• The scheme will give EU workers the same entitlements to work as current rules do
  • NHS Employers said scheme will make a difference to NHS staff 
  • Royal College of Nurses said EU workers need assurances Home Office personnel and IT can “meet this challenge”

EU workers employed by the NHS will be granted “settled status” after five years living in the UK under plans revealed by the government today.

The move by home secretary Sajid Javid has been welcomed by NHS Employers and unions as it will give certainty to NHS staff and organisations amid concern over the effect of Brexit on EU born NHS staff.

Mr Javid set out in a document published by the Home Office the basis of the EU settlement scheme that it plans to open later this year.

Mr Javid has said the government wants to make it “as easy as possible” for EU citizens and their family in the UK to secure their rights.

The document says the scheme will give EU citizens the “same entitlements to work, study and access public services” according to the current immigration rules.

The home secretary confirmed that to obtain settled status EU citizens will need to have lived continuously in the UK for five years.

Those with less than five years’ continuous residence will be granted pre-settled status and be able to apply for settled status once they reach the five year point, Mr Javid said.

The settlement scheme will open in a phased way from later this year and will be fully open by 30 March 2019. The deadline for applications will be 30 June 2021.

NHS employers and unions have welcomed the announcement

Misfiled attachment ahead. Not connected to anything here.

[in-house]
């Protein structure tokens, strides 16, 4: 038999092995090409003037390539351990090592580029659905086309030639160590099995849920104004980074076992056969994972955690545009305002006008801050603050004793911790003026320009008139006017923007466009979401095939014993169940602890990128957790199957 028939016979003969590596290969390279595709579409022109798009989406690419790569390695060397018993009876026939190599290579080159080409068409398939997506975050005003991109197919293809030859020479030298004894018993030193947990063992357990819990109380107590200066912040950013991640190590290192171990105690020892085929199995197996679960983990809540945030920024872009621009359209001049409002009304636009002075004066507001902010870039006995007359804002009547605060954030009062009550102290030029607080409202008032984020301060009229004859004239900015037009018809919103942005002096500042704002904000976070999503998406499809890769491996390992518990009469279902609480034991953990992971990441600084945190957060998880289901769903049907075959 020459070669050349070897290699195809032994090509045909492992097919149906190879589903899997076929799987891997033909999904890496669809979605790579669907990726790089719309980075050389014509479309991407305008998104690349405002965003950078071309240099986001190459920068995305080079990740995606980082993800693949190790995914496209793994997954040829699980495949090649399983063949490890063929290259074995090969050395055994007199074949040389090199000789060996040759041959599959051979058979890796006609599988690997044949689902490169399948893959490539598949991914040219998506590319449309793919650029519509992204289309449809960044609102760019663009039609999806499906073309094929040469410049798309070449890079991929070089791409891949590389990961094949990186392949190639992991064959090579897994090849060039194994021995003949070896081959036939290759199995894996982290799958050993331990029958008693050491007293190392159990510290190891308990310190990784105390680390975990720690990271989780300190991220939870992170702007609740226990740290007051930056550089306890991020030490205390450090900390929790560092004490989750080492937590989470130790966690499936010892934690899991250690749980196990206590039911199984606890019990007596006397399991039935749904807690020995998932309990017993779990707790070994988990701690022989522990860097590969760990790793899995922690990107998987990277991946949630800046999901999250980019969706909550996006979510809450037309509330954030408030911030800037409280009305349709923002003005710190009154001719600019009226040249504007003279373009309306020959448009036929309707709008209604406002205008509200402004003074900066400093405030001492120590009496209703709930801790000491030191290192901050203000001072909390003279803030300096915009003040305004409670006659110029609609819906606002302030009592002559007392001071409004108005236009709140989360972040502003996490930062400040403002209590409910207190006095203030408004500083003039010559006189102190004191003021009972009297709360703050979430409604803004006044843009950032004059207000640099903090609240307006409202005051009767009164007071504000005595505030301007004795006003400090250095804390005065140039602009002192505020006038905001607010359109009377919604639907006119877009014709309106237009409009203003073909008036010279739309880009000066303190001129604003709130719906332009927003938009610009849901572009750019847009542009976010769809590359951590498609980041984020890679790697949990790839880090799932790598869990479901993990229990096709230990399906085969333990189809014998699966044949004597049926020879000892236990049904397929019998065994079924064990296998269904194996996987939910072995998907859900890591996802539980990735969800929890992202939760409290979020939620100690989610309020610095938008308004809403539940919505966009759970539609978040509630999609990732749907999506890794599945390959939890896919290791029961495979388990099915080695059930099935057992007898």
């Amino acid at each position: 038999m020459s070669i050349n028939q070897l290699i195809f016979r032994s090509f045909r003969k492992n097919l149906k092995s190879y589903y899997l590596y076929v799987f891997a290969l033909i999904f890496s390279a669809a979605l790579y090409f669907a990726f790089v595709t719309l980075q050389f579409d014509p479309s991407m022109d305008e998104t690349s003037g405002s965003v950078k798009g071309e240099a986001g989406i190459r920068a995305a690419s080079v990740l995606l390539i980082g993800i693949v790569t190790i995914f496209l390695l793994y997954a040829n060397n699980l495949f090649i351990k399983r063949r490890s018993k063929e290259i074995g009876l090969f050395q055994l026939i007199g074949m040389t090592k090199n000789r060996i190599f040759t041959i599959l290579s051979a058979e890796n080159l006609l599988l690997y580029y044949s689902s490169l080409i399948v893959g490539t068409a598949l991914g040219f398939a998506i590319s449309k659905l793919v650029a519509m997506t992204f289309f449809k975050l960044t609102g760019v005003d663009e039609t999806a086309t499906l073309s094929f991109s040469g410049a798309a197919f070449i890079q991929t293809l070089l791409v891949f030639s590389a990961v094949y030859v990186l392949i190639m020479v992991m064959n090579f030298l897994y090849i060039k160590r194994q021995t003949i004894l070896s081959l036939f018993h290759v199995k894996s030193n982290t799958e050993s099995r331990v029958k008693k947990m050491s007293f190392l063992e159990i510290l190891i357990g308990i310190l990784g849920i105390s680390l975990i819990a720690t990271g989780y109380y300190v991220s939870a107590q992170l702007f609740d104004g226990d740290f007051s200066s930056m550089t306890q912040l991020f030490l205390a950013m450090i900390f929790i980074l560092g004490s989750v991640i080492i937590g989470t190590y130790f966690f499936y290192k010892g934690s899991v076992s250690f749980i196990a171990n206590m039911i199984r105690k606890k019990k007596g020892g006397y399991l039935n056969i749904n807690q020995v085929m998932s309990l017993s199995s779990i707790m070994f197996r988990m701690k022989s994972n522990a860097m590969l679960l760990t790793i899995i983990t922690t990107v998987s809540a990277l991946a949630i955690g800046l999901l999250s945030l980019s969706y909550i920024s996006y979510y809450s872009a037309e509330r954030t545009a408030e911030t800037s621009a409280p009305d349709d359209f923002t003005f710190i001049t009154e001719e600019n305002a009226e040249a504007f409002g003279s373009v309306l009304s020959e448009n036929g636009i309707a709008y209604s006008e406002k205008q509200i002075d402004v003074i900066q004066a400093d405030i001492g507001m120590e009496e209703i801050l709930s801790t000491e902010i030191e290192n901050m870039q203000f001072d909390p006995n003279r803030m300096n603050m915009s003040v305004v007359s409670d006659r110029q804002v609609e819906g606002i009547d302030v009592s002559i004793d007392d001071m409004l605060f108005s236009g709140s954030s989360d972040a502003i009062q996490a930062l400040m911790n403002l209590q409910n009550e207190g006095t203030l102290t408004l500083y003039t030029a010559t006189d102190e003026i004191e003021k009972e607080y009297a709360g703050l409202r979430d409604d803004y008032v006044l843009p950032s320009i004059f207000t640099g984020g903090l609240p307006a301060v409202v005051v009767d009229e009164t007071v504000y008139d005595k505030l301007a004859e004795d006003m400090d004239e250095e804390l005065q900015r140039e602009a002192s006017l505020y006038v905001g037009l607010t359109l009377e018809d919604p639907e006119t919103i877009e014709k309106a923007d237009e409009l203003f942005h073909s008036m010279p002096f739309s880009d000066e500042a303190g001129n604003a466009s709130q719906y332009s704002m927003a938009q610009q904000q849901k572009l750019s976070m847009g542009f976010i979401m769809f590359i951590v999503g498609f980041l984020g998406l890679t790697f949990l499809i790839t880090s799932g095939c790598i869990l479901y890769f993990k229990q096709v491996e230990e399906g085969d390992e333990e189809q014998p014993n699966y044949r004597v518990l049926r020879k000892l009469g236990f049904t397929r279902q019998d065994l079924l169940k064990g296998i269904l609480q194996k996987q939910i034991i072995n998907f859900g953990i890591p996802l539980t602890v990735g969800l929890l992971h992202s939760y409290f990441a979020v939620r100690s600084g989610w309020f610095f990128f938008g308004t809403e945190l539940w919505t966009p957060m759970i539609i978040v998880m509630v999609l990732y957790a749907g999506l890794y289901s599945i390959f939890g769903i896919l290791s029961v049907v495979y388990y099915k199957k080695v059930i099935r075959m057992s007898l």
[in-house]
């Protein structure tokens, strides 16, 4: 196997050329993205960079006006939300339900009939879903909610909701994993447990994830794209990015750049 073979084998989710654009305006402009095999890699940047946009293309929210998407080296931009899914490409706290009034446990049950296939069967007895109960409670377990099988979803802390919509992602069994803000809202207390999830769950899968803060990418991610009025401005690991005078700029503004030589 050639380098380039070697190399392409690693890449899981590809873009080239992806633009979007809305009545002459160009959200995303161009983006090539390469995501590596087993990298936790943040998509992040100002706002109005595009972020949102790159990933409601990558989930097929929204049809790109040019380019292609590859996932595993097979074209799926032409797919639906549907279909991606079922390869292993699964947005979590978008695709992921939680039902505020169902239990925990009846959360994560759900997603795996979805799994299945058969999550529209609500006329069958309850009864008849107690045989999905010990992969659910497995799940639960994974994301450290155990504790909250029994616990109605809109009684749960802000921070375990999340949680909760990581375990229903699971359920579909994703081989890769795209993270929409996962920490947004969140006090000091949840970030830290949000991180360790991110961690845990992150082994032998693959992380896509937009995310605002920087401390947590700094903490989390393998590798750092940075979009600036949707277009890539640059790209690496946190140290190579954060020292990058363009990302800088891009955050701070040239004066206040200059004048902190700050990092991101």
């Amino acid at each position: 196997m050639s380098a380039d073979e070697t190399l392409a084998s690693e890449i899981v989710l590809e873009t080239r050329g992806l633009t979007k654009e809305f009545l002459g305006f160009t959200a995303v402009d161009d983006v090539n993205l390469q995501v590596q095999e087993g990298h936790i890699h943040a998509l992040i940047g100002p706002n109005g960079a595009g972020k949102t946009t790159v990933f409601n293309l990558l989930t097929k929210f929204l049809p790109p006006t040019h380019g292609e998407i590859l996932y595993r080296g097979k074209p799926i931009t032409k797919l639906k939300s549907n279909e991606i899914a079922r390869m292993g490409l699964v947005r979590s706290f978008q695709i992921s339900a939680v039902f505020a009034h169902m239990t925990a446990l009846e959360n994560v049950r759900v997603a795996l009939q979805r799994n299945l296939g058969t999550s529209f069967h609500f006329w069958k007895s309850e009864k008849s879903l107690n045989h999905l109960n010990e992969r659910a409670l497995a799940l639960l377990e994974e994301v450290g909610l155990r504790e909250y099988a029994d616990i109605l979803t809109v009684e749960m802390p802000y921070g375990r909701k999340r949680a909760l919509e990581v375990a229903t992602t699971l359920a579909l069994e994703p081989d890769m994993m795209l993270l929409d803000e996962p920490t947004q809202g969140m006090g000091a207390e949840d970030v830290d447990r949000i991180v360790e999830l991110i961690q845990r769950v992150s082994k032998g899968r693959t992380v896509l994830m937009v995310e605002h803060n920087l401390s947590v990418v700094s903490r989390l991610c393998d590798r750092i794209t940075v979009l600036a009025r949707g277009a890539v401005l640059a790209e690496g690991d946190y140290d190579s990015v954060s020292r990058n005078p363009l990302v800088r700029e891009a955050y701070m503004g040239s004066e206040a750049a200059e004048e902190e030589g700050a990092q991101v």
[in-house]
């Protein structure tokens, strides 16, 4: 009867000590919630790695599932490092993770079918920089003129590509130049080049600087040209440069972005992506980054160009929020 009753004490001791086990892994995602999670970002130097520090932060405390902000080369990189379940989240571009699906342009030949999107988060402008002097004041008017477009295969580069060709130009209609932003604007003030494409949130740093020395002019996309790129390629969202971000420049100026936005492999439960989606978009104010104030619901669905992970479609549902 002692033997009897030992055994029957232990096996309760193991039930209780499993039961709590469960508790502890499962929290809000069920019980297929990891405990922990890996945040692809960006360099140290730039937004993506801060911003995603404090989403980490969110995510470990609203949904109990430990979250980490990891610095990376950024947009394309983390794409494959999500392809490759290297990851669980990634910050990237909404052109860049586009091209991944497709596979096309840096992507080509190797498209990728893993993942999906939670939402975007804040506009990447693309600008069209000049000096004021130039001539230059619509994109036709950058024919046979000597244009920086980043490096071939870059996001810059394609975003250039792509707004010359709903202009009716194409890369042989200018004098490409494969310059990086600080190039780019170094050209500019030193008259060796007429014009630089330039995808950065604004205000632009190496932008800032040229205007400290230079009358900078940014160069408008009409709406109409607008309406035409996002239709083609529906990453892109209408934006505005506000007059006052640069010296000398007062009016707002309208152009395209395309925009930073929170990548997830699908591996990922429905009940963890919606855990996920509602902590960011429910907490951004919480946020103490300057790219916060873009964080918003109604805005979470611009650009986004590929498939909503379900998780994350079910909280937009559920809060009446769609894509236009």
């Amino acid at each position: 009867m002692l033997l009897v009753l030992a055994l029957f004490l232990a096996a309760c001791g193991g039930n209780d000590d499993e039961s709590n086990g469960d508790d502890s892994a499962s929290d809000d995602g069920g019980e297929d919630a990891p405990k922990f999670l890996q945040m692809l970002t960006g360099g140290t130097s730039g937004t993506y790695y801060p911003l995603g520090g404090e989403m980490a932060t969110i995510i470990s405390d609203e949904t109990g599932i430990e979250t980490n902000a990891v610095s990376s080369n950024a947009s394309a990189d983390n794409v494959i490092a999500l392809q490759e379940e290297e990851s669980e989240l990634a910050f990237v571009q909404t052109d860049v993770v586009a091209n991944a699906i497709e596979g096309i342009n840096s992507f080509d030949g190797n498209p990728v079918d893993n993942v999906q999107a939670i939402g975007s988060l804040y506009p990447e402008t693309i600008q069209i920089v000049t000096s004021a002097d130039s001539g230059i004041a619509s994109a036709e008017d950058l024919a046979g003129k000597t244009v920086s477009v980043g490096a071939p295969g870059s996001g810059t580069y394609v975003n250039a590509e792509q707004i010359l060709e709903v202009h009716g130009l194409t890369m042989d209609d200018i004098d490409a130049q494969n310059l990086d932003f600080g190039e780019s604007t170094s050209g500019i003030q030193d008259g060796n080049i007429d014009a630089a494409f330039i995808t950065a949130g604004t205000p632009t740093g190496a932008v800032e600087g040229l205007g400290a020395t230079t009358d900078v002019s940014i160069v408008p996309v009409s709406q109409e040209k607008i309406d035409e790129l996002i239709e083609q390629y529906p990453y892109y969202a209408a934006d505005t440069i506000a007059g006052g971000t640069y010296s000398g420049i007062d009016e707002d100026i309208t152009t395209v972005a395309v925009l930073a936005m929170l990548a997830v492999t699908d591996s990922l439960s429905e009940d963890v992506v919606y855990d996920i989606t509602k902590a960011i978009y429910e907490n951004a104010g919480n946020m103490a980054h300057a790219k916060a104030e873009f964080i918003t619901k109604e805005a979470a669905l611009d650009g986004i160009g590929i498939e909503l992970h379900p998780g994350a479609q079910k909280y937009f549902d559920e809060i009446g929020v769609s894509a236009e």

Danny Mortimer, NHS Employers chief executive and co-chair of the Cavendish coalition, said employers would welcome this news and stressed it would make a difference to staff working in the UK and to those considering whether to travel here to begin work.

“We are pleased the system is still on track to open to applications later this year. It is imperative this process is fast, simple and with a low administrative burden for individuals,” Mr Mortimer said.

Andrew Dearden, British Medical Association treasurer, said ongoing uncertainty over the government’s settled status scheme had caused a lot of anxiety for EU nationals.

“Confirmation that anyone arriving before the end of December 2020 will have access to the same rights as those who arrived in the UK before March 2019 will be particularly useful for both NHS employers and staff,” Dr Dearden said.

“Operationally, the new system must be quick and straightforward to navigate and not an administrative burden on individuals,” he added.

Earlier this year, the Nursing and Midwifery Council data revealed a significant rise in the number of EU nurses and midwives leaving the register - between April 2017 and March 2018, 3,962 people left the register.

Janet Davies, chief executive and general secretary of the Royal College of Nursing, said that EU nationals need a “firm commitment from government” that in the case of a Brexit no-deal “today’s promises still hold”.

Ms Davies said: “European nurses have put up with two years of uncertainty, mixed messages and even being used as ‘bargaining chips’. Today’s announcement is not before time.”

Ms Davies added that EU nurses need assurances that “Home Office personnel and IT will be able to meet this challenge”.